The “taxing vs. spending” debate continues in Washington and will do so right through the November election. On one side are those who promote that spending must be slashed to the bone with no tax increases; at the other extreme are those arguing for huge tax increases for the wealthy. This chart is our attempt to put government spending and taxes into a historical context over the past 65 years.
Chart courtesy of Ned Davis Research
When looking at the deficit, our national debt, and the projected entitlement spending for the Baby Boomers, it is hard to make the math work without higher revenues along with reduced spending. Taxes are currently running at 17.1% of GDP (blue line), which is below the historical mean of 18%. The Simpson-Bowles deficit commission argued that we could raise considerable revenues by eliminating most deductions and still cut tax rates. We like this kind of reform because Uncle Sam can both raise revenues AND raise the incentive to produce.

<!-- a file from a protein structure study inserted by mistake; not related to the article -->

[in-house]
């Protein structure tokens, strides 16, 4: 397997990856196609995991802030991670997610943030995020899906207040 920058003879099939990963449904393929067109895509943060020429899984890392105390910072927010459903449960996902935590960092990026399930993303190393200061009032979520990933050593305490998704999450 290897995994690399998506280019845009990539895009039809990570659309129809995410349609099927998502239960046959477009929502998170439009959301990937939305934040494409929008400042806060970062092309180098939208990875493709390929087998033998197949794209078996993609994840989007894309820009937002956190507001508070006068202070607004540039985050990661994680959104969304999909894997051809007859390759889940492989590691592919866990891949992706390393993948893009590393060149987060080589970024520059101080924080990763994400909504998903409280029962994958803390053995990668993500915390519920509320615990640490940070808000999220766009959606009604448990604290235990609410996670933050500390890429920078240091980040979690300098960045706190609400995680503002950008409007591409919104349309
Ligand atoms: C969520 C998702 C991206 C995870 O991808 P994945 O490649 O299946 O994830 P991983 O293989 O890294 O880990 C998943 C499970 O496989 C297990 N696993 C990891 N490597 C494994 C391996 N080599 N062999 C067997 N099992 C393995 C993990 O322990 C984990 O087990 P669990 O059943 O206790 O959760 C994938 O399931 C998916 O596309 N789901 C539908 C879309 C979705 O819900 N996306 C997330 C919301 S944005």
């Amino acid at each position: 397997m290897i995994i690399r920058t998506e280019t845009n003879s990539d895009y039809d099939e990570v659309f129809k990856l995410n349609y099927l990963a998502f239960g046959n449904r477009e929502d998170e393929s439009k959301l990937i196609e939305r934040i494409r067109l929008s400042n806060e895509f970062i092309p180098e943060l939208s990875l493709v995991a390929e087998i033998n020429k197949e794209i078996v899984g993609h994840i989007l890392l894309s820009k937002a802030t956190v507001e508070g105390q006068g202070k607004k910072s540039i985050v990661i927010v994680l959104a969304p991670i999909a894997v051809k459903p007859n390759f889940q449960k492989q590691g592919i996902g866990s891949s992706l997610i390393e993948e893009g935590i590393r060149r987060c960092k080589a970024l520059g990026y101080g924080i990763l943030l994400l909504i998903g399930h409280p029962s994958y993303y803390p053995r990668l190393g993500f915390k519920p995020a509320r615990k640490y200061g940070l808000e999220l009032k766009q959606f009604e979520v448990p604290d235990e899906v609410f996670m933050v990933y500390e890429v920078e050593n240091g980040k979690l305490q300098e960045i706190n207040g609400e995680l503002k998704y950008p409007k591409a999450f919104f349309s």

President Obama says the wealthy need to pay their fair share, and something is obviously wrong with the system when Warren Buffett is in a lower tax bracket than his secretary. But the term “wealthy” is a relative term. The top 10% of wage earners in the U.S. already pay 70% of all federal income taxes, so what is their “fair share?” Even more disconcerting is that 48% of workers pay no federal income tax at all. In his State of the Union address earlier this year, President Obama said, “it’s time to apply the same rules from top to bottom.” It’s true that wealthy Americans should pay their fair share, but everyone above the poverty level needs to contribute.
Equally as important, if not more – is that government spending has exploded to 25.5% of our economy (black line). This is due, in part, to cyclical weakness and stimulus spending; but compare 25.5% to the 65-year norm of only 19.6%. The bipartisan deficit commission argued that spending should be reduced to 21% of GDP. That should be our minimum goal. We have to seriously cut government spending and we need to do it now.
If we can get our debt situation under control over the next few years, we believe another secular bull market is a distinct possibility. -Stacey Wall